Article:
An Egyptian court on Thursday sentenced to death 22 extremists including a former police officer, a judicial source said.
The men were found guilty of committing 54 “terrorist operations” across Egypt, including the killing of a senior police officer as well as trying to assassinate former interior minister Mohamed Ibrahim.
Executions in Egypt for civilians are carried out by hanging. Those sentenced to death include a former police officer, and the verdicts cannot be appealed.
The 22 convicted were found guilty of being members of the Ansar Beit al-Maqdis group, which pledged its allegiance to ISIS terrorist group in 2014.
The Court of Cassation, Egypt’s highest appeals court, also upheld prison sentences of 118 others in the same case, ranging from terms of several years to life imprisonment.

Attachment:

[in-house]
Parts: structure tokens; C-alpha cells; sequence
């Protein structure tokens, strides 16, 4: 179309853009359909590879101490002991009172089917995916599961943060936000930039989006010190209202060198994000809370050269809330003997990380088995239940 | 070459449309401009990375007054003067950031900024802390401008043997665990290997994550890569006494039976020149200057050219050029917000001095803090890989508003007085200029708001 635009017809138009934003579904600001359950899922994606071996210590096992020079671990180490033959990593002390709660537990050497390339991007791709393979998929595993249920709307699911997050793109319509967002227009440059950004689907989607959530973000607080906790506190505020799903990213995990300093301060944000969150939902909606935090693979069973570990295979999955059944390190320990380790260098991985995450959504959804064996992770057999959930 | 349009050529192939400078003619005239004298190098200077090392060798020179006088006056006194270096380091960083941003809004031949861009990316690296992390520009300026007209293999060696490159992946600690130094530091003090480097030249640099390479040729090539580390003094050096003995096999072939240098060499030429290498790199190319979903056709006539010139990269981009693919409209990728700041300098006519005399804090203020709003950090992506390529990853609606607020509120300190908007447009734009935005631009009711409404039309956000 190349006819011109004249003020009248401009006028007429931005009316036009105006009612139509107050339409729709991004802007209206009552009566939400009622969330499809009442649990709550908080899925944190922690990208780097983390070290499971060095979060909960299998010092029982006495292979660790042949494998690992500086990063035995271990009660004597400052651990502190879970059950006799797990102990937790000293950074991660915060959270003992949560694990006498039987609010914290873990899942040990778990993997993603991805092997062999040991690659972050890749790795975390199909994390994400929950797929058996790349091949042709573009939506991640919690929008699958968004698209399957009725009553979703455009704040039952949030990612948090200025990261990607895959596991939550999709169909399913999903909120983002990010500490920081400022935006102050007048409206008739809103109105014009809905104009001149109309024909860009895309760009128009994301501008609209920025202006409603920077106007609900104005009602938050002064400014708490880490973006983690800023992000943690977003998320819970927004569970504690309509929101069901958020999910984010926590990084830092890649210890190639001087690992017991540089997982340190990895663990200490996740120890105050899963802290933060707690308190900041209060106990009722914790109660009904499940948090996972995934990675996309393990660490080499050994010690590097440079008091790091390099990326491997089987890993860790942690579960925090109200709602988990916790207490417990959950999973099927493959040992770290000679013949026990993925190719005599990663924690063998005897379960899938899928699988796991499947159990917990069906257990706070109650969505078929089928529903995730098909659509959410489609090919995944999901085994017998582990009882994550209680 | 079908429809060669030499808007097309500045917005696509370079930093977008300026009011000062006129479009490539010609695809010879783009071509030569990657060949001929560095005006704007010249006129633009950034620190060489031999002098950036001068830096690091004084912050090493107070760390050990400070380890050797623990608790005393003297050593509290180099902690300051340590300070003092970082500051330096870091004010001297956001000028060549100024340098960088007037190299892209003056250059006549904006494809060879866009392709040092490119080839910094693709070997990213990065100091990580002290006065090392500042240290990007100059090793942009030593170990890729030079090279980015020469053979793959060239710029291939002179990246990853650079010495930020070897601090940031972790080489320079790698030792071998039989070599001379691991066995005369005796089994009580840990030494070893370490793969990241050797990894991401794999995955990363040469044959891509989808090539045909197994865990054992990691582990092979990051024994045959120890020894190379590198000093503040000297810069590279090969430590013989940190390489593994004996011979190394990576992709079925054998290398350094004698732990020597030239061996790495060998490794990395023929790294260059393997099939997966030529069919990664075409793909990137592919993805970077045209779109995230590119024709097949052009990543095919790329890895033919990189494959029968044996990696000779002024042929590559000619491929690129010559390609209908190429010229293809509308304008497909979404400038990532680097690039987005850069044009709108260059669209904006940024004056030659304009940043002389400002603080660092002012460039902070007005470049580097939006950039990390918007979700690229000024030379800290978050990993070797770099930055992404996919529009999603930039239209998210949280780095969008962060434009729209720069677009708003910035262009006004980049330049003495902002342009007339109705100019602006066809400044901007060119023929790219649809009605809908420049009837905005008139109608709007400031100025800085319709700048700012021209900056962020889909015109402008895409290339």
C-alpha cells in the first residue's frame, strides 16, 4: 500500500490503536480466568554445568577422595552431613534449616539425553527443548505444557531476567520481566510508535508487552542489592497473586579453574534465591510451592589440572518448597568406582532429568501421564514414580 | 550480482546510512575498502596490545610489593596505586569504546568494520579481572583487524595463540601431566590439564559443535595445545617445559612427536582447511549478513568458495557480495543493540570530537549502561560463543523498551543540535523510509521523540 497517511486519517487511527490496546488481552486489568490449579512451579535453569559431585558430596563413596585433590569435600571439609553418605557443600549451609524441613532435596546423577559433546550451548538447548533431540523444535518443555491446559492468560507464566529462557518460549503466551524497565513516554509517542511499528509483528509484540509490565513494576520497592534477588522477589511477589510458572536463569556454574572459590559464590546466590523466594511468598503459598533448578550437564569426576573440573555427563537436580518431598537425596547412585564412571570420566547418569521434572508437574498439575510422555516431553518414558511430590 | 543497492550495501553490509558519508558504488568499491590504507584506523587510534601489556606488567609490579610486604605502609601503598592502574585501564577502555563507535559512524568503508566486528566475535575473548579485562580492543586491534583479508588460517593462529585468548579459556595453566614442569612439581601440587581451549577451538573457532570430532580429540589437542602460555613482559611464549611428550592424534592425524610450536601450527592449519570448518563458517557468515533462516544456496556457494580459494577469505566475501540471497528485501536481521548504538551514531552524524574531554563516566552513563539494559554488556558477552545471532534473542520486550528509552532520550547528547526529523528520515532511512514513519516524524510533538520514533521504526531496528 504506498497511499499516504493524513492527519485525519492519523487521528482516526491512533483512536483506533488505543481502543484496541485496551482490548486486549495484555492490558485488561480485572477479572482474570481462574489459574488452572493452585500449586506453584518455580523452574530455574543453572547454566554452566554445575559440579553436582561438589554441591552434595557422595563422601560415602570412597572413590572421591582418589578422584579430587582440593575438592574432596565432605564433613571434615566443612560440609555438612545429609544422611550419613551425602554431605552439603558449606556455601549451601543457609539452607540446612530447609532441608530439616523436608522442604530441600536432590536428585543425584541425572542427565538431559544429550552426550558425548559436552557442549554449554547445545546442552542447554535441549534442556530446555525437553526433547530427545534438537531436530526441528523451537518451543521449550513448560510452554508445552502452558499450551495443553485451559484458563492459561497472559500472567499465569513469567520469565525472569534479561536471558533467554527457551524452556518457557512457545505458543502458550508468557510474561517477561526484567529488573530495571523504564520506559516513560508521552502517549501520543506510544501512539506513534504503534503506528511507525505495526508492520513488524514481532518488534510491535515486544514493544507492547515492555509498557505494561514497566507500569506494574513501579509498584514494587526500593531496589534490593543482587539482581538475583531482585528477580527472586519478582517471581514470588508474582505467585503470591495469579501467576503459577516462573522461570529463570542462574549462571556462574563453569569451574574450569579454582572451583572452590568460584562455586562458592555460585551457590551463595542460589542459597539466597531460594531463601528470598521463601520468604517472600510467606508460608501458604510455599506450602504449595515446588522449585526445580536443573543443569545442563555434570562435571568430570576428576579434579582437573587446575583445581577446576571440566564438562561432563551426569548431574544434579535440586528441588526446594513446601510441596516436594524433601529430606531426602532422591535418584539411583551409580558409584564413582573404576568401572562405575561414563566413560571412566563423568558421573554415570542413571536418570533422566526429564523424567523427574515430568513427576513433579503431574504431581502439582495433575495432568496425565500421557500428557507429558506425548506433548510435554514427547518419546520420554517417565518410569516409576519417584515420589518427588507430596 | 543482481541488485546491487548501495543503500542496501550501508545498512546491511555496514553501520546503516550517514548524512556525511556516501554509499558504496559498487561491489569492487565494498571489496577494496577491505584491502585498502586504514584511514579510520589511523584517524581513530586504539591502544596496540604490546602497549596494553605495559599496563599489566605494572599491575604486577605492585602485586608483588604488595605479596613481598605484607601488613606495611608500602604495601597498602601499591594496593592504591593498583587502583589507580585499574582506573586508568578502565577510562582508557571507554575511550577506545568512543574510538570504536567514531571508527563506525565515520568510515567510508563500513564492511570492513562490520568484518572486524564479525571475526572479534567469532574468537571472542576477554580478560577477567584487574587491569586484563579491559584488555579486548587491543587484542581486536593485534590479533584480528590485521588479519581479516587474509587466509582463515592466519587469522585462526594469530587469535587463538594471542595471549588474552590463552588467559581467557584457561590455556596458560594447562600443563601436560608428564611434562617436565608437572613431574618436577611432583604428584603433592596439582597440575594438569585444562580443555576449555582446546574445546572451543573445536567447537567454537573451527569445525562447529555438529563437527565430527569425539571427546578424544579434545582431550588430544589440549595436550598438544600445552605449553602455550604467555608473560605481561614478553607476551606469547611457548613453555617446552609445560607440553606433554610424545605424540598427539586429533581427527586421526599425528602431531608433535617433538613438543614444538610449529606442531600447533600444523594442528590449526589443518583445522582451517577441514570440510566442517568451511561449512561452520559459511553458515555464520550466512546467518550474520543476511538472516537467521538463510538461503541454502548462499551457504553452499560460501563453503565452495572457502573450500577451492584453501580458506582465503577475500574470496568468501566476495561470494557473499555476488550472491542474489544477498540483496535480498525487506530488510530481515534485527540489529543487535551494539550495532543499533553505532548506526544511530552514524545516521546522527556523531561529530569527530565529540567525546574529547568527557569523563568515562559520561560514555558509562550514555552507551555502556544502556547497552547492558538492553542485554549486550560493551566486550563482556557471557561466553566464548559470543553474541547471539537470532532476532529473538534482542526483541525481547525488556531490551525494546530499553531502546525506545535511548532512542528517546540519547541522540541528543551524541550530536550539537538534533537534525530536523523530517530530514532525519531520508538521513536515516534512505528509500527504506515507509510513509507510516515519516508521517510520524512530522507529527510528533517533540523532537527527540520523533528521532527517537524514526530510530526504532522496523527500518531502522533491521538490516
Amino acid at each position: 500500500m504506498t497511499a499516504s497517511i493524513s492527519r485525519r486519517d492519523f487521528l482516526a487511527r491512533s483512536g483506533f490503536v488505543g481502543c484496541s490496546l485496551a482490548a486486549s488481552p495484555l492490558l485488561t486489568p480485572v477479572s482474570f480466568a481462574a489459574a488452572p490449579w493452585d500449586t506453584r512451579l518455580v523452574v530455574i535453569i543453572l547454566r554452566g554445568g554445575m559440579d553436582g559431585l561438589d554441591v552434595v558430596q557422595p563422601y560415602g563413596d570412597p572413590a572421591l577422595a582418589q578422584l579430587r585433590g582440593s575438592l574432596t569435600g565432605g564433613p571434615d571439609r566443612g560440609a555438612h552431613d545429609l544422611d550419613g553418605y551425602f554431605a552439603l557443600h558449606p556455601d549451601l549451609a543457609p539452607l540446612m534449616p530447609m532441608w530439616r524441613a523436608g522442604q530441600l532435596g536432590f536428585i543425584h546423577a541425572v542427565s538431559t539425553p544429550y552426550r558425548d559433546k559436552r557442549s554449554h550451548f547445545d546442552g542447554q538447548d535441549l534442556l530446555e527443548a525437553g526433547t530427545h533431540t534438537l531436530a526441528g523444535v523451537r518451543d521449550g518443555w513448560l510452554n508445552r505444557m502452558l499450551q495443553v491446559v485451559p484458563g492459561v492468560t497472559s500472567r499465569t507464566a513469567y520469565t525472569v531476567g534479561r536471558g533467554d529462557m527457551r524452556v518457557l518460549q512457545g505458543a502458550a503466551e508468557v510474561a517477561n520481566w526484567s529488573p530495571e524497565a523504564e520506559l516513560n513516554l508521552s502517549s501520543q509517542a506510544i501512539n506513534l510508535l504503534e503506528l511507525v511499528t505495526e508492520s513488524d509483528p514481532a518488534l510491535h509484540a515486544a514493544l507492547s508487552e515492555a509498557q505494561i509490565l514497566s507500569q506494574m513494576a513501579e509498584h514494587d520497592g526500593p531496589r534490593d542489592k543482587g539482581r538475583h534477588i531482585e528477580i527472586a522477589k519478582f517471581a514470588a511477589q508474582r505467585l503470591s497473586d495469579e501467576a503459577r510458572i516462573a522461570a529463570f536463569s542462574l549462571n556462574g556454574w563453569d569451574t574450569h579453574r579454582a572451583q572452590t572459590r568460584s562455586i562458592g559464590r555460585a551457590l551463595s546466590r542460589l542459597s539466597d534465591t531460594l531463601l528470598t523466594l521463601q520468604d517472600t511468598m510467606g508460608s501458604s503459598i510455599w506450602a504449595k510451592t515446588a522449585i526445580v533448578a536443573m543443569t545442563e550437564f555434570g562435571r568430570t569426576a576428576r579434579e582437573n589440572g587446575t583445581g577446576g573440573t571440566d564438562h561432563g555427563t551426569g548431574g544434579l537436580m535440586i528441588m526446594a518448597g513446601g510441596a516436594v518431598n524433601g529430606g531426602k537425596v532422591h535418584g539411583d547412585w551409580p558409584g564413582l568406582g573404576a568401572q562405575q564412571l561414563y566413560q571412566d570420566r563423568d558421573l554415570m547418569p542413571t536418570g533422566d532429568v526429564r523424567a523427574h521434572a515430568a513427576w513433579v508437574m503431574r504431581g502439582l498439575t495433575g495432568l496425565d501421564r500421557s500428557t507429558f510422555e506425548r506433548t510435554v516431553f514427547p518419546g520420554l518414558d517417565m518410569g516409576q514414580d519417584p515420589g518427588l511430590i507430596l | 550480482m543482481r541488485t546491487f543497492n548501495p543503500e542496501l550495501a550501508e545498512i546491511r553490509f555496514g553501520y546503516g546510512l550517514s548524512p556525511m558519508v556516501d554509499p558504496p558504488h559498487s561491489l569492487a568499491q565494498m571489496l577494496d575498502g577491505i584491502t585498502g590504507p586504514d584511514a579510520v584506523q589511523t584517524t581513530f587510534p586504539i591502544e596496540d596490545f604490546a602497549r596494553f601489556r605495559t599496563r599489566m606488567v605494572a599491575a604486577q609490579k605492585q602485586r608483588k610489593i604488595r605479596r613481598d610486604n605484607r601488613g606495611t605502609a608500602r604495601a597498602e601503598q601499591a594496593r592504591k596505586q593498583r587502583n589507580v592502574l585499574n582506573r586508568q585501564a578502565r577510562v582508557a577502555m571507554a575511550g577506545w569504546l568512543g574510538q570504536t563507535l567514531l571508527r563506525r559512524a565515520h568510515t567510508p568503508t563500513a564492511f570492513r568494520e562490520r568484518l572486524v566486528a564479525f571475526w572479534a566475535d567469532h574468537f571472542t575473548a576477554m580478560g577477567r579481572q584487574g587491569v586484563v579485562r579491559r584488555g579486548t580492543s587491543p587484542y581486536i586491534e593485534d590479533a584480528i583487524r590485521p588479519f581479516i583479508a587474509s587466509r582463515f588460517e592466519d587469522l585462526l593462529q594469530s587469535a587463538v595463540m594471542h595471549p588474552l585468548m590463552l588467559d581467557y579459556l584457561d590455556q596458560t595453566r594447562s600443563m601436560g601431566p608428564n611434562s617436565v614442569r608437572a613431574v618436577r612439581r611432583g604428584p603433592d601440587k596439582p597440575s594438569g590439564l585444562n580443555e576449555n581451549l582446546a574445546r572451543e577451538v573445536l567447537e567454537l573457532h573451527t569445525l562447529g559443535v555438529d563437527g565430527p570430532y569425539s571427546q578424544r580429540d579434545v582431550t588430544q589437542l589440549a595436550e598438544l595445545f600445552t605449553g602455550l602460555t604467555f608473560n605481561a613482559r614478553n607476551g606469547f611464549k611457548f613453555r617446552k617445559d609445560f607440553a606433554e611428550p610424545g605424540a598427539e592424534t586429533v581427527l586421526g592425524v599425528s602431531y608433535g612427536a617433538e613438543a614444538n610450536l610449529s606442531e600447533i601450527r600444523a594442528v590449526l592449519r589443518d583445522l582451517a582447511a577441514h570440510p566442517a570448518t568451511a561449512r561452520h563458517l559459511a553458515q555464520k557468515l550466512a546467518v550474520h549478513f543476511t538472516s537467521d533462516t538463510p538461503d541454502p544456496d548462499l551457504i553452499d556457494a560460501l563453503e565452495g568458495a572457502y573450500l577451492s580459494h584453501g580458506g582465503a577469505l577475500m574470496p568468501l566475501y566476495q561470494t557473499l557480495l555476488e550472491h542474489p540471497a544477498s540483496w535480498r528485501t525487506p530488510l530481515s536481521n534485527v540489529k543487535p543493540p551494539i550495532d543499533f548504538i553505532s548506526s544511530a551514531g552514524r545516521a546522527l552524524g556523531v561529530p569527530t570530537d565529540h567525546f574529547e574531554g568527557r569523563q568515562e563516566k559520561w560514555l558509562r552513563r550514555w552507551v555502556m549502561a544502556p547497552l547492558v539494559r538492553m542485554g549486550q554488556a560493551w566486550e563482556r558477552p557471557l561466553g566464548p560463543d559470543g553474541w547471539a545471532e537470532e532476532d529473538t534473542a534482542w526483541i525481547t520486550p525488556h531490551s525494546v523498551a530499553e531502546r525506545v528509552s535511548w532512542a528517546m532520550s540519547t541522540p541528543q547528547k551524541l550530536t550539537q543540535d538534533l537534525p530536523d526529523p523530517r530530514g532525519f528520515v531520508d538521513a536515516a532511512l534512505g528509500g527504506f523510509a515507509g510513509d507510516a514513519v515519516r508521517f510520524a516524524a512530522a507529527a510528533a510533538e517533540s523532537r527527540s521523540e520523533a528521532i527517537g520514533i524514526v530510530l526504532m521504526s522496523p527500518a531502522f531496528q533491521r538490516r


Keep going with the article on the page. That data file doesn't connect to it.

Egypt has for years been fighting a bitter insurgency in North Sinai that escalated after the army’s 2013 ouster of Islamist president Mohamed Morsi.
In February 2018, the army and police launched a nationwide operation against militants focused on North Sinai.
Around 1,073 suspected militants and dozens of security personnel have been killed since the start of operations, according to official figures.
Earlier this month, Egypt agreed with Israel to boost its troop numbers around the border town of Rafah in order to quell ISIS militants.
Ansar Beit al-Maqdis fighters in Sinai were led by Hisham al-Ashmawy, an ex-special forces officer.
Ashmawy – once dubbed Egypt’s “most wanted man” – split from the militants after they switched allegiance from Al-Qaeda to ISIS.
In 2018, Ashmawy was captured in the eastern Libya city of Derna, and extradited to Cairo. He had been on trial with the 22 men sentenced on Thursday, but had already been found guilty, and was executed in March 2020.
Egypt, the most populous Arab country, recorded the third most executions in the world – behind China and Iran according to Amnesty International. In 2020, Egyptian authorities executed at least 107 people, Amnesty said.